Apparently being part of Beirut has had quite an influence on A Hawk and a Hacksaw. In third album "The Way the Wind Blows," this quirky Balkan-electro-psychfolk band gets even more into their sound... and by that, I mean less electro and psychfolk. Not typical Elephant 6 fare, but good.
It opens with "In the River," a swooning ballad crammed with accordion and horns... which changes tempo into an entirely different kind of song. It's followed by the title track, a bittersweet fiddle tune that wanders through the slow accordion tune. It sounds like a gypsy fiddler who got left behind, and is lamenting about it via music.
They continue that sound through the next song, only to burst into a raucous little dance number in the bouncy "Fernando's Giampari," and the urgent swirling "God Bless the Ottoman Empire," with its chorus of voices. There are tuba waltzes, yearning fiddle ballads, bouncy Balkan party tunes, and accordion foot-tappers.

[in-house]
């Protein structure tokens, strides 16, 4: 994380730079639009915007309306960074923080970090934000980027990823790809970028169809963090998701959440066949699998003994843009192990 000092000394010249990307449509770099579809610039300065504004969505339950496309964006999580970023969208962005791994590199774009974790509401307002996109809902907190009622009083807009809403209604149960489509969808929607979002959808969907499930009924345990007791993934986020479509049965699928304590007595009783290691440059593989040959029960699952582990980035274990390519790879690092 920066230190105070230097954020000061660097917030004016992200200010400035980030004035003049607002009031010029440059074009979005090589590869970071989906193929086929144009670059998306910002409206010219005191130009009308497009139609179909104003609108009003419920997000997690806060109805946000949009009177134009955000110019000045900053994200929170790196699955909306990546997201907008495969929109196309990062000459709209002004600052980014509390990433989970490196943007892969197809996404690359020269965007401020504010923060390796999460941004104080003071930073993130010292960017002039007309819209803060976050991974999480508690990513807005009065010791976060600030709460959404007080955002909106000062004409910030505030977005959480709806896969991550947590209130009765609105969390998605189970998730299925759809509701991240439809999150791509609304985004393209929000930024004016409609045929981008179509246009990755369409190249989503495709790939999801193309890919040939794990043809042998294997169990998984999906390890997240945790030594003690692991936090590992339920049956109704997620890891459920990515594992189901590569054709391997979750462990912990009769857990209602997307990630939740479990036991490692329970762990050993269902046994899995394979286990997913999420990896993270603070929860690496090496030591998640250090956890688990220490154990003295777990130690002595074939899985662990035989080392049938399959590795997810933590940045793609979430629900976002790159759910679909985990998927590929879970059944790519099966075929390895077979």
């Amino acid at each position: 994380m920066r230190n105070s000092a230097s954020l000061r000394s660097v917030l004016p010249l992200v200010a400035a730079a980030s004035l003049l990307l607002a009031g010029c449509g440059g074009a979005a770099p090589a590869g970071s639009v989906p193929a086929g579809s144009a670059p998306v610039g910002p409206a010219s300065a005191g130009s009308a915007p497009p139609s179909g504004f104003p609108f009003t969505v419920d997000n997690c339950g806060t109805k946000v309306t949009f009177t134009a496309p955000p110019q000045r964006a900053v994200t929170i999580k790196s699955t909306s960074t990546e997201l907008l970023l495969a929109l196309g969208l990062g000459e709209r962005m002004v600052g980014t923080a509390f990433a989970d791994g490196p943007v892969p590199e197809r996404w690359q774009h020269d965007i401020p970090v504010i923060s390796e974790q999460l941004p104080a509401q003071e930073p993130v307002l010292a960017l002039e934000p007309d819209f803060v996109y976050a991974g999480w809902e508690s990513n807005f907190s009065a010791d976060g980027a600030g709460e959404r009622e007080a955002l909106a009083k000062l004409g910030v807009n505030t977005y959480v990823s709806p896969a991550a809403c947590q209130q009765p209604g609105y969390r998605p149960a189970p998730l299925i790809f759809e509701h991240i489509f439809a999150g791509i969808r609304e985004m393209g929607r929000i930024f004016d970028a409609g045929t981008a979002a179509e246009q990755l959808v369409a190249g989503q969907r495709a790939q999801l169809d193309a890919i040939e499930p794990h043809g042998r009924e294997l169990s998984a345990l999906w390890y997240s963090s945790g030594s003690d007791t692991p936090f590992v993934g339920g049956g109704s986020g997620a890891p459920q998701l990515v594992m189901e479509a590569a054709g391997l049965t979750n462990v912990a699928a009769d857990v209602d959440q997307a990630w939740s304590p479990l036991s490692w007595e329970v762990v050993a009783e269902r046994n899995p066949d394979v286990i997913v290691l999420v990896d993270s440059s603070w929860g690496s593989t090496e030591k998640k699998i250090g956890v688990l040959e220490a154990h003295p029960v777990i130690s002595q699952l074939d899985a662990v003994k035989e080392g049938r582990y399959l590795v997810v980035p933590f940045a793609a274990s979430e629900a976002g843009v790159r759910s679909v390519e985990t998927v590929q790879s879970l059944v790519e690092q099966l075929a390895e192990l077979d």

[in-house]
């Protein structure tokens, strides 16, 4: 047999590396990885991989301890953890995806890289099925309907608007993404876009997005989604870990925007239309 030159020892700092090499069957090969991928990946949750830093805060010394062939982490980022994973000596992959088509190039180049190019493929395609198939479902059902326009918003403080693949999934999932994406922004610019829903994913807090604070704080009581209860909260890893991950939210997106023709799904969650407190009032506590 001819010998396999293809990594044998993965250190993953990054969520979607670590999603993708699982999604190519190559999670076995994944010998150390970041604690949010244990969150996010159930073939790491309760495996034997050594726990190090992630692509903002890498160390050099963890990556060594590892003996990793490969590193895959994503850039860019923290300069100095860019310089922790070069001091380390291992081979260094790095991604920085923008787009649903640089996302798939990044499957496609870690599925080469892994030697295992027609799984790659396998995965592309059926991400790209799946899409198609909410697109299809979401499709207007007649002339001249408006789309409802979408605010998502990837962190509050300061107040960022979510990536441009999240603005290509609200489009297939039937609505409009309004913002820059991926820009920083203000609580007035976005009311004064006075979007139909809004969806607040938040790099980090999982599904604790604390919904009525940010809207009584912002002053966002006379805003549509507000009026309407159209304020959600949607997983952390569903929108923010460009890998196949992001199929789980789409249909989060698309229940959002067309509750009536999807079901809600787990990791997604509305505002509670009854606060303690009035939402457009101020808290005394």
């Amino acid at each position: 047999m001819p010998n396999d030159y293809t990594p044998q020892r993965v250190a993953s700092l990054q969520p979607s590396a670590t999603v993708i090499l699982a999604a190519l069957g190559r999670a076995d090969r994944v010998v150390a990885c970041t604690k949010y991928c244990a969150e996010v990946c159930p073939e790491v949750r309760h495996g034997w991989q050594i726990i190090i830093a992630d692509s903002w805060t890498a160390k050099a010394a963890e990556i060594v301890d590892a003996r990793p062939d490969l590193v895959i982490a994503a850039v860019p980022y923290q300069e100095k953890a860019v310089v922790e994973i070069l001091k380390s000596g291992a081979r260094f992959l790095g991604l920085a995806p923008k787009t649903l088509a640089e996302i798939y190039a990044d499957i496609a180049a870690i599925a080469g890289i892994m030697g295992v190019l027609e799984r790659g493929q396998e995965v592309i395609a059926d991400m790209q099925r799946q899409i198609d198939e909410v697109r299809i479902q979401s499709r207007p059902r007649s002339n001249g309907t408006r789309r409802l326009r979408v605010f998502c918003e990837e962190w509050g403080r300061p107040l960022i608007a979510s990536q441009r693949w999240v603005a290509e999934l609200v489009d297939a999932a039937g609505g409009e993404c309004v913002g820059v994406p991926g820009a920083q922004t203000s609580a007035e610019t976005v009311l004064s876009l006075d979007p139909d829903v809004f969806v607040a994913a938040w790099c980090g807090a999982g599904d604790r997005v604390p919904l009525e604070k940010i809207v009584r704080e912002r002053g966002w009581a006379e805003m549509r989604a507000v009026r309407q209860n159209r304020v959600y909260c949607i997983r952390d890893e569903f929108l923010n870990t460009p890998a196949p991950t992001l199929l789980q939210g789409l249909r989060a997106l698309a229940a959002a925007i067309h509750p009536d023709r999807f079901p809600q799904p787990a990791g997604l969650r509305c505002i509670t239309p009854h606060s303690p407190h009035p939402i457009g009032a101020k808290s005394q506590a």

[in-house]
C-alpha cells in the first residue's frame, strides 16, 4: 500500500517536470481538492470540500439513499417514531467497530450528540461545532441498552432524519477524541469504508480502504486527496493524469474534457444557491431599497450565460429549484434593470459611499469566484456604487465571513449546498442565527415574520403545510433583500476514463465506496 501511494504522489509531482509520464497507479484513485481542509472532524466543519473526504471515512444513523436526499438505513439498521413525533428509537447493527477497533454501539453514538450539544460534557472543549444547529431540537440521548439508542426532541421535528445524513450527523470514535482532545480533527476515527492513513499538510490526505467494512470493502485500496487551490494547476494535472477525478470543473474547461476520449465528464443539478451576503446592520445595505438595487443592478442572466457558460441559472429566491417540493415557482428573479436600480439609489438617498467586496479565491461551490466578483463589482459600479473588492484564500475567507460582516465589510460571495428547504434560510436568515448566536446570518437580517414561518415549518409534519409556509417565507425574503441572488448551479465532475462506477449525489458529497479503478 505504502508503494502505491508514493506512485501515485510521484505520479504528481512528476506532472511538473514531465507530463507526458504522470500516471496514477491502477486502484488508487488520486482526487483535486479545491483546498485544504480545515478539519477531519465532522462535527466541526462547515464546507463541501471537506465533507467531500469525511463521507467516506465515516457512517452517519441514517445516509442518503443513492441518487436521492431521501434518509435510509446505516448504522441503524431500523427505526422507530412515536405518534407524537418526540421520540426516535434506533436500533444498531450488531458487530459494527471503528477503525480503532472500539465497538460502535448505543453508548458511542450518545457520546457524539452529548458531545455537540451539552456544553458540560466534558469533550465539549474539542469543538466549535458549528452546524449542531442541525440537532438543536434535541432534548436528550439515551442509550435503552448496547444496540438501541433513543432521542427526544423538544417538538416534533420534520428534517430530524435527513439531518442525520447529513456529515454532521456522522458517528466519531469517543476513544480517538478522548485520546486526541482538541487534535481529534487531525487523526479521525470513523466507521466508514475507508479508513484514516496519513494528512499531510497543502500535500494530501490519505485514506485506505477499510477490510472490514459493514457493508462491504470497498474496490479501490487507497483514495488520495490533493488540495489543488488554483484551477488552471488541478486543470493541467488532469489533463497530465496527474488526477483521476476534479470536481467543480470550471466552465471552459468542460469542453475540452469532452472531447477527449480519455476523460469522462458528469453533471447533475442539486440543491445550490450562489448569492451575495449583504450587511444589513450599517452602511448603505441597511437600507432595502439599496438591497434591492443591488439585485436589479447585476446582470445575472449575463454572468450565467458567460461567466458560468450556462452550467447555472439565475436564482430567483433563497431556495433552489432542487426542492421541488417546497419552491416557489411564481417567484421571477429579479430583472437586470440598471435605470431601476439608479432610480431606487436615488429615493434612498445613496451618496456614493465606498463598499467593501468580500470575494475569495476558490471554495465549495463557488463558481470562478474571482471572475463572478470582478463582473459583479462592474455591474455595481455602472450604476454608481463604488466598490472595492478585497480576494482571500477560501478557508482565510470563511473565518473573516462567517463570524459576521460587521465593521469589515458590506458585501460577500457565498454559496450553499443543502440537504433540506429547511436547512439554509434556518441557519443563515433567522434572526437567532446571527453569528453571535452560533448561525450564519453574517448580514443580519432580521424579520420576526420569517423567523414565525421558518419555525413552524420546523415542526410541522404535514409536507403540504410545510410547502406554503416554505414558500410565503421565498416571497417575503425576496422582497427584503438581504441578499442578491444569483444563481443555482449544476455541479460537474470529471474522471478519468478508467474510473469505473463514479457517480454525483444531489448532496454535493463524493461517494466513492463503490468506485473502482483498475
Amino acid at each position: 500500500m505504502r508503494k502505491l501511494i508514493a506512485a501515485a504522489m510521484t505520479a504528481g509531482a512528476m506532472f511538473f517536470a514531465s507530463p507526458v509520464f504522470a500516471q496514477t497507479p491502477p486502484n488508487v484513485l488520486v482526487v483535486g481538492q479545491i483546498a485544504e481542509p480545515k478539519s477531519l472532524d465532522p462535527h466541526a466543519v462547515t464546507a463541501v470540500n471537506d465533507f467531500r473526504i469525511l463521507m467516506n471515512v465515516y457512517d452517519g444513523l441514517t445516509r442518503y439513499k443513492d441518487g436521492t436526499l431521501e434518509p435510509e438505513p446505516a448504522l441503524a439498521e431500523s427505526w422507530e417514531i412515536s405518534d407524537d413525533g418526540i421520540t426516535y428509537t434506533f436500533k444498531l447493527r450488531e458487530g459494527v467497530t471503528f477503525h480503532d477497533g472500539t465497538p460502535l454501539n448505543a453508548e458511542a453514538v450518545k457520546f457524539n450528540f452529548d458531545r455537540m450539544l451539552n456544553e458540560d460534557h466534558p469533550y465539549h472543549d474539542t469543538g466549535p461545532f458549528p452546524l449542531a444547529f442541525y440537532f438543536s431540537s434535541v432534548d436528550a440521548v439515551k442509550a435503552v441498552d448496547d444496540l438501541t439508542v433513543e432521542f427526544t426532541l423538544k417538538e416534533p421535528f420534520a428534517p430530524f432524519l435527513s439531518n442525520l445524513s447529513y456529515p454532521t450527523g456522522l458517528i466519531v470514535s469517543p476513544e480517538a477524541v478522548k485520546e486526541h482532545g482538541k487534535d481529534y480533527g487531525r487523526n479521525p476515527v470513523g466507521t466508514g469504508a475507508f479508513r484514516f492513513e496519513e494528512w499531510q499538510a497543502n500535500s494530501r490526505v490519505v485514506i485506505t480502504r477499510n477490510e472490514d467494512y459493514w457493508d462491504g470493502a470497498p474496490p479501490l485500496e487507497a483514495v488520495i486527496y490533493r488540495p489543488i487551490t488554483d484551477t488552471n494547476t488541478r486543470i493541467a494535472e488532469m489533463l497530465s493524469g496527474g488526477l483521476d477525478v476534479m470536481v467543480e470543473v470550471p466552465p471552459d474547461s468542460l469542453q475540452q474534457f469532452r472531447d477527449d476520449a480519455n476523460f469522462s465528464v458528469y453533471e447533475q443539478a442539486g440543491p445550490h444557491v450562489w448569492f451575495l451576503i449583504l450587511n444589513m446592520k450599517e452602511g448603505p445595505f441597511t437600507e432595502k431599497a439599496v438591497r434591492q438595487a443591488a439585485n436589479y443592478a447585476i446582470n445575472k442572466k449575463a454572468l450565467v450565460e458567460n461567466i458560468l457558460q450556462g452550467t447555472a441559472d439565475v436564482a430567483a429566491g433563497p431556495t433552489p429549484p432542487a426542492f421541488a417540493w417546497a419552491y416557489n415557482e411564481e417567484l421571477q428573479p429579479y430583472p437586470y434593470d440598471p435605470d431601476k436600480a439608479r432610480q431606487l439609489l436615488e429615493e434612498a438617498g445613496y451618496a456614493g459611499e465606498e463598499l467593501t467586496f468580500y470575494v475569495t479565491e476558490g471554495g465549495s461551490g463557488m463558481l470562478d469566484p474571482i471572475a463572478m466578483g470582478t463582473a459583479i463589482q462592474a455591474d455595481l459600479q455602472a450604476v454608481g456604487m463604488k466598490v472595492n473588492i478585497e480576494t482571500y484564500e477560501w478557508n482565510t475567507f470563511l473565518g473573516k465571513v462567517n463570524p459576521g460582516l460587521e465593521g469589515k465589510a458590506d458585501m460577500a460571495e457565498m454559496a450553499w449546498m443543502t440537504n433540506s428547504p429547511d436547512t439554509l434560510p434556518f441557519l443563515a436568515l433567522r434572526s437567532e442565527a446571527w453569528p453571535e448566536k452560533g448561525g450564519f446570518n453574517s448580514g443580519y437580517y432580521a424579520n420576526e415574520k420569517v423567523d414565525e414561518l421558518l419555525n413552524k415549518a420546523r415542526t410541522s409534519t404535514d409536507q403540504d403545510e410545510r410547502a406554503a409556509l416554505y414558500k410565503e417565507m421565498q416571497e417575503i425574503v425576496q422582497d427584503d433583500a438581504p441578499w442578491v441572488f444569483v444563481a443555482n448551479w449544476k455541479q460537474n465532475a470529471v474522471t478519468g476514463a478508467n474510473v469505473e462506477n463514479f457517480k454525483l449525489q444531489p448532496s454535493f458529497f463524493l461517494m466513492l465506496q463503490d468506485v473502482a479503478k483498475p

Seriously, A Hawk and a Hacksaw has always been a bit of an oddball "Elephant 6er," even now that the collective has collapsed. Rather than fuzzy psychedelica or sparkling oddball tunes, this band veers more towards Eastern-European traditional sounds, with some keyboard mixed in.
And "The Way the Wind Blows" is probably the heaviest on traditional sounds, with keyboard and psychedelica minimized in favor of... accordion, male choruses, and swirling instrumentals. It's heady, earthy music, although it never stops being just a wee bit melancholy, even in the happier numbers.
Instrumentation is pretty straightforward -- lots of accordion and fiddle, by Neutral Milk Hotel percussionsist Jeremy Barnes (who is, I think, a little mad) and Heather Trost. While there isn't much that's "psychedelic" about this music, it does seem to swirl and shimmer. And instead of typical vocals, the music is crammed with unintelligible chants, cheers and other such noises.
A Hawk and a Hacksaw continues to be the Balkan-psychfolk oddball, but it's fun to listen to. And "The Way the Wind Blows" is definitely worth hearing for anyone entranced by Beirut.